Rent Whatever Works (2009)

3.5 of 5 from 123 ratings
1h 28min
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Synopsis:
An eccentric New Yorker played by Larry David abandons his upper class life to lead a more bohemian existence. He meets a young girl from the south and her family and no two people seem to get along in the entanglements that follow.
Actors:
, , , , , , Clifford Lee Dickson, , , , , , , , , , , , ,
Directors:
Producers:
Letty Aronson, Stephen Tenenbaum
Voiced By:
Lindsay Michelle Nader, Armand Schultz
Writers:
Woody Allen
Studio:
Warner
Genres:
Comedy, Romance
BBFC:
Release Date:
22/11/2010
Run Time:
88 minutes
Languages:
English
Subtitles:
English, English Hard of Hearing
DVD Regions:
Region 2
Formats:
Pal
Aspect Ratio:
Widescreen 1.85:1
Colour:
Colour

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Reviews (2) of Whatever Works

Very funny - Whatever Works review by BE

Spoiler Alert
19/09/2019

Woody Allen, master of acerbic wit. Larry David, master at  purveying it. What more could you want?  Only criticism is lack of subtitles. Script was so fast and with American accents, some of the dialogue was missed.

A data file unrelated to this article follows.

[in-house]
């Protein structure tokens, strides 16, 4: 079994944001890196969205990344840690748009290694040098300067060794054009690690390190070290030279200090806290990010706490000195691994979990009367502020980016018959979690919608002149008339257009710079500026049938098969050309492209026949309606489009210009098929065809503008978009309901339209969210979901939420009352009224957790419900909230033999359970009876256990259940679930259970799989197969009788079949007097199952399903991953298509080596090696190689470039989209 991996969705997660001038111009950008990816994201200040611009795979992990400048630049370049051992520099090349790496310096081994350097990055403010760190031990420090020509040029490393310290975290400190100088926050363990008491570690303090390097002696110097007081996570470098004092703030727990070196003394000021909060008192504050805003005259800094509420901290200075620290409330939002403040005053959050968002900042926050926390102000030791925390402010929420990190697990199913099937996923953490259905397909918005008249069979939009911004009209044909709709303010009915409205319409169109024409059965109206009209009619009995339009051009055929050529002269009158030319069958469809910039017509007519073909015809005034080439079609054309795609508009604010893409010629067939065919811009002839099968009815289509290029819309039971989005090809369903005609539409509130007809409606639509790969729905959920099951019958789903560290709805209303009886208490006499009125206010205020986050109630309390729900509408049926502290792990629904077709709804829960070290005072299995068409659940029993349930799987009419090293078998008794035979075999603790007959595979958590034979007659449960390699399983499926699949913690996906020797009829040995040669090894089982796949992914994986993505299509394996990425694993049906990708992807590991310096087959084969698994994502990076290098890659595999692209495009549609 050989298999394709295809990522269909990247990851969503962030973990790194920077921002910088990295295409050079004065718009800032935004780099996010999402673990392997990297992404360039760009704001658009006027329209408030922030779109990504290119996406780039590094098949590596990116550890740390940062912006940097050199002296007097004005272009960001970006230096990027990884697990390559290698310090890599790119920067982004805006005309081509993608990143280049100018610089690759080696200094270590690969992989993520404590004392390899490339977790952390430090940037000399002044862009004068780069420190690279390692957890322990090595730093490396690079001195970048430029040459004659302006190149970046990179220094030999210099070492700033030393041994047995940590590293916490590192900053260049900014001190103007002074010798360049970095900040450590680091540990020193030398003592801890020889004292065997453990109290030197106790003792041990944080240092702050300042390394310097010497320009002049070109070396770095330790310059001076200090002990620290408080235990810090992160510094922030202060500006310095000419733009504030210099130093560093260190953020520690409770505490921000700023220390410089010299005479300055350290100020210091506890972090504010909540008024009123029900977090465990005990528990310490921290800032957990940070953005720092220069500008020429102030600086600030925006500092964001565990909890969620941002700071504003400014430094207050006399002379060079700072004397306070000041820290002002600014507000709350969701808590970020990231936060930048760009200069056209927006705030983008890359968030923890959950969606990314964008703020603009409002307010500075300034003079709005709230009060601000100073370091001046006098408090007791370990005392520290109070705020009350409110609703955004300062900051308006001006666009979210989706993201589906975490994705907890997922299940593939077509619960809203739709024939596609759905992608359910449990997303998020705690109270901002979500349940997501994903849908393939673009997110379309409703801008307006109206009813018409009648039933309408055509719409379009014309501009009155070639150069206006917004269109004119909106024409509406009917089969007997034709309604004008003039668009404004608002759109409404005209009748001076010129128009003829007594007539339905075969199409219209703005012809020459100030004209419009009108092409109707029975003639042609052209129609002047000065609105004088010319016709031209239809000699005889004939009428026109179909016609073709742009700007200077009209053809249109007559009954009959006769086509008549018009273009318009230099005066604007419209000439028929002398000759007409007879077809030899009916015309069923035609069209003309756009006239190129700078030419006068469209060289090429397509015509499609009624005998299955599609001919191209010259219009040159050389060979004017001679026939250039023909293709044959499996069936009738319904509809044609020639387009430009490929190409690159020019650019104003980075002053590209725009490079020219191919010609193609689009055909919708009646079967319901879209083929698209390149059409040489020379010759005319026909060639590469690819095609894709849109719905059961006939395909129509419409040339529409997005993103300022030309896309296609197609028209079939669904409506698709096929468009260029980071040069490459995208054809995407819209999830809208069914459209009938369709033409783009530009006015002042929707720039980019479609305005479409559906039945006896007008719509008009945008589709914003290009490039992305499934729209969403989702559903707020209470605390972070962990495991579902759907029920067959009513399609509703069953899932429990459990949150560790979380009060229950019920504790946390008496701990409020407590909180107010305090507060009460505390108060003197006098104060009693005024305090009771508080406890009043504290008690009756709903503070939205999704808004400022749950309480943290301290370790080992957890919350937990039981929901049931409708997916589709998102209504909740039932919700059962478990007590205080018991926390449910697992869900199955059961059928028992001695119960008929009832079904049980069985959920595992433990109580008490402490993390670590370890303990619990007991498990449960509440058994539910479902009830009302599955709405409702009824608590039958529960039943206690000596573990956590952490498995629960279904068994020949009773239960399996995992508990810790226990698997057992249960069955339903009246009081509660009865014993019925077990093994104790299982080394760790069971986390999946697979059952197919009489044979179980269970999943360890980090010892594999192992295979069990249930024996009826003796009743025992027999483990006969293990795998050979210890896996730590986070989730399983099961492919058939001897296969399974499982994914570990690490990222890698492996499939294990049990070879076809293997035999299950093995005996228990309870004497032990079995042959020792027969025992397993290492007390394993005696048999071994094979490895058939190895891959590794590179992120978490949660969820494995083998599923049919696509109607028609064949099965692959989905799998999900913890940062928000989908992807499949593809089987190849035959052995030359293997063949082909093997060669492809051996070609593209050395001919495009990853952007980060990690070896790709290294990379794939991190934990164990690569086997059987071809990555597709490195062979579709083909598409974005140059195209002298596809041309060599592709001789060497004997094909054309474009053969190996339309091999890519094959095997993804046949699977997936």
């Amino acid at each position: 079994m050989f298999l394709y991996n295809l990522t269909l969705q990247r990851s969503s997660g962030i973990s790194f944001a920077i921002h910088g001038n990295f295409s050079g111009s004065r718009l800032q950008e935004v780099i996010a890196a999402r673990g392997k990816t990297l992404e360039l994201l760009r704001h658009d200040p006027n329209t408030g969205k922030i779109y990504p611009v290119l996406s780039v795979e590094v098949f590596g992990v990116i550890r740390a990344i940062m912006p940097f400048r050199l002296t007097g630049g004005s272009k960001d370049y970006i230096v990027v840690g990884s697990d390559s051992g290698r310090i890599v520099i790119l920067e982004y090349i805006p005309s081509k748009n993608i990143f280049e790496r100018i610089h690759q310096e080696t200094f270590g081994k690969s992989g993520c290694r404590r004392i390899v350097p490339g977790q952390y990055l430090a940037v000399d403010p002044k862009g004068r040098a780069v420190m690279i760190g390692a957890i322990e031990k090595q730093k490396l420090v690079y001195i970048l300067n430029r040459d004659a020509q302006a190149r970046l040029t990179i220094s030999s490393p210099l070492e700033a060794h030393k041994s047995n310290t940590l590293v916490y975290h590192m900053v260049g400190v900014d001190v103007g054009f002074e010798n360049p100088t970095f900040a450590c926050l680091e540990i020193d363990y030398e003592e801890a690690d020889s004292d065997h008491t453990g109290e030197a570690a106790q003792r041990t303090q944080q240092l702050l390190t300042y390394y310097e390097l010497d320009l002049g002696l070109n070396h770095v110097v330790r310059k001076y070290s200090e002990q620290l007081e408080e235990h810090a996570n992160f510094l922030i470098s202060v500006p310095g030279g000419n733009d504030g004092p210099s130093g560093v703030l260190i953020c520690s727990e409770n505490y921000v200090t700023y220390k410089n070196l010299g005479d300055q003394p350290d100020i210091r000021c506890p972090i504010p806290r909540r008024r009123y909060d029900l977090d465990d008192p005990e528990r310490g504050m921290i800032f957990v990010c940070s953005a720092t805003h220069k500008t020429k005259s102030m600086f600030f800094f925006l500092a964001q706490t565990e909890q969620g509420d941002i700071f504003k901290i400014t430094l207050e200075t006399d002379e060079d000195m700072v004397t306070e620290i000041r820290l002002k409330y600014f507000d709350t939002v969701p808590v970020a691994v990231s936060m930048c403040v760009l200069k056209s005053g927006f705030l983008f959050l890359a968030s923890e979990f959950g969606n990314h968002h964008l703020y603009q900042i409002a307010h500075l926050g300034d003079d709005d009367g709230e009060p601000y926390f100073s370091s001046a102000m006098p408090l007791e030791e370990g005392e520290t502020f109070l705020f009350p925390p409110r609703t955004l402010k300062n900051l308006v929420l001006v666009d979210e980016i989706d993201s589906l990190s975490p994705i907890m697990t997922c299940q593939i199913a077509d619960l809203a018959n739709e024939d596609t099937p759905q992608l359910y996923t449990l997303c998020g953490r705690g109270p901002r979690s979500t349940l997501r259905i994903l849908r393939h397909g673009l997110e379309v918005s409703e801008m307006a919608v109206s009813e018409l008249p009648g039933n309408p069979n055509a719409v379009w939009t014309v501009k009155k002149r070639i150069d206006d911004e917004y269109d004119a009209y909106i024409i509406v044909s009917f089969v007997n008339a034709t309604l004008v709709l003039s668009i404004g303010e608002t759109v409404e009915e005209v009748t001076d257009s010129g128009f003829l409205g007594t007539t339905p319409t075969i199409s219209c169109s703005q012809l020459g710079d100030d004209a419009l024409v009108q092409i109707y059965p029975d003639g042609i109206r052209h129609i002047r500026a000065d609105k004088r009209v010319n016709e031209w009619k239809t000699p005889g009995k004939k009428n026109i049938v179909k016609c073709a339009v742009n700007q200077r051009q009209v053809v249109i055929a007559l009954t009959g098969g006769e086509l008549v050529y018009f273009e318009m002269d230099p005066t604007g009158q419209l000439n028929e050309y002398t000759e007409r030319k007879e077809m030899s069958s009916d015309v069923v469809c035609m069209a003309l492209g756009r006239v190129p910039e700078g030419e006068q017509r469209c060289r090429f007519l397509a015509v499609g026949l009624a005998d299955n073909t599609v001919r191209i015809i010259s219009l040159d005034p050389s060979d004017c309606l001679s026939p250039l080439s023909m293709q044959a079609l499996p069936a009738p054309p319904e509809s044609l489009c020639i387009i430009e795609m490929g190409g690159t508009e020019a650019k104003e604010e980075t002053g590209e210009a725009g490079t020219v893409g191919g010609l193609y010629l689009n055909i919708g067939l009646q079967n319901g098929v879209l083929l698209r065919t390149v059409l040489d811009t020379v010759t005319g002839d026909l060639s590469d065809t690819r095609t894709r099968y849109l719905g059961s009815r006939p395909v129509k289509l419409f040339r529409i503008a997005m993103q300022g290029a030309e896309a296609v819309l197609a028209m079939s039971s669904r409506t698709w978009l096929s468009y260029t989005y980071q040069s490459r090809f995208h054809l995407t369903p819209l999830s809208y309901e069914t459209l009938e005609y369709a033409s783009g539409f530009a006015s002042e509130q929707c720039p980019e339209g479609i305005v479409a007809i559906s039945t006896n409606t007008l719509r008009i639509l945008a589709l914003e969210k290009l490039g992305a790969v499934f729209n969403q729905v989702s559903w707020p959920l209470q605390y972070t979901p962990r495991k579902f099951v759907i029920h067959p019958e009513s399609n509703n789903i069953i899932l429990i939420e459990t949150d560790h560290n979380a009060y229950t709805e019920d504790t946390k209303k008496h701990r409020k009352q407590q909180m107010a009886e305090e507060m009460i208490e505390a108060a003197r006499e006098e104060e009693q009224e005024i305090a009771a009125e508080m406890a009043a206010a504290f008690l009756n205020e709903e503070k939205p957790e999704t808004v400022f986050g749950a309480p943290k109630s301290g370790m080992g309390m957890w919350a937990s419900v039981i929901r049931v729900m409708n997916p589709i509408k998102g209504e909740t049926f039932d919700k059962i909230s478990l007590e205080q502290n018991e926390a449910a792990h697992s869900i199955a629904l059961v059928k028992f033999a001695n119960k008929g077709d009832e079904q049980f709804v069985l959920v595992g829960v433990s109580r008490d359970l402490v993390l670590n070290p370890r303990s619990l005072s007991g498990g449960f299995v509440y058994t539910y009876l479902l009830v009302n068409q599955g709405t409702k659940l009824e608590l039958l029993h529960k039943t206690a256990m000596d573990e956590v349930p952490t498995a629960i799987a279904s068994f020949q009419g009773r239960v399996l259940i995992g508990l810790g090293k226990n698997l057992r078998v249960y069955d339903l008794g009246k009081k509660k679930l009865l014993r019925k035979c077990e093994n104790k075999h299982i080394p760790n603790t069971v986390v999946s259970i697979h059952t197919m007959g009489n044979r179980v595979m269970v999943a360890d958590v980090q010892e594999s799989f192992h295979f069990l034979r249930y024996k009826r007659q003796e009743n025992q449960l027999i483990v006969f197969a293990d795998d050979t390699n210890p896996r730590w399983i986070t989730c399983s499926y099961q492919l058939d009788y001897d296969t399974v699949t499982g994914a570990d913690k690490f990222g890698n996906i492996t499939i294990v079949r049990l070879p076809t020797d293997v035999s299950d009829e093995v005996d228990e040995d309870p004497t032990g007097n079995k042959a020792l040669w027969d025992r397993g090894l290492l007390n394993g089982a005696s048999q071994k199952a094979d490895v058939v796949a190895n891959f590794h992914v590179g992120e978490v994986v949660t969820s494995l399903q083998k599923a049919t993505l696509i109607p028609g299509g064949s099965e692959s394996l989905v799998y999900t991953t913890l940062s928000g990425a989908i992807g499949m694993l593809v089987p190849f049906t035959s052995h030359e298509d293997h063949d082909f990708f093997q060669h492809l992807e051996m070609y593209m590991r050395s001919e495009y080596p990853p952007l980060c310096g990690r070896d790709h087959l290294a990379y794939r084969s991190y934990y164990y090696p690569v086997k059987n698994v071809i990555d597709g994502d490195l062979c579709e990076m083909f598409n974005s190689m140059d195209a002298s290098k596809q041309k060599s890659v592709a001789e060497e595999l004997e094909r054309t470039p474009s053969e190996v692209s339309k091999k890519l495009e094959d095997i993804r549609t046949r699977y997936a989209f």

1 out of 2 members found this review helpful.

One of Woody's lesser films. - Whatever Works review by Steve Mason

Spoiler Alert
12/02/2021

Woody casts Larry David (Boris) as an intellectual misanthrope with zero coping mechanisms who, against his better judgement gives refuge to a southern teenage runaway (Evan Rachel Wood as Melody). After much misogynistic kvetching, he marries her... so drawing in her conservative mother who arrives at his flat like Blanche Dubois, but stays to transform herself into a free thinking/loving Manhattan artist. Then a similar thing happens to Melody's father. So New York serves as a magical medium of transformation.

It's a curious, patchy comedy, with David addressing the camera with his bitter, pessimistic soliloquies which are a pastiche of familiar Allen thematic mannerisms.

It is very superficial. If it works at all it is by making us accept that Boris's rather brutal loathing for himself as well as the whole world is a kind of existential pain, and our pity may be aroused for his relationship with the vulnerable but emotionally giving Melody. But having established that beach head, Allen then shells its tenuous position by disastrously introducing Henry Cavill as a creepy, oleaginous (younger) other man.

Its conclusions are valid but it feels insubstantial, unfinished and too familiar. The theme of the irrationality of love is prominent, but voiced much more succinctly and wittily by Allen elsewhere. Rather than being titled Whatever Works, it might have been more appropriately named Will This Do? 

0 out of 0 members found this review helpful.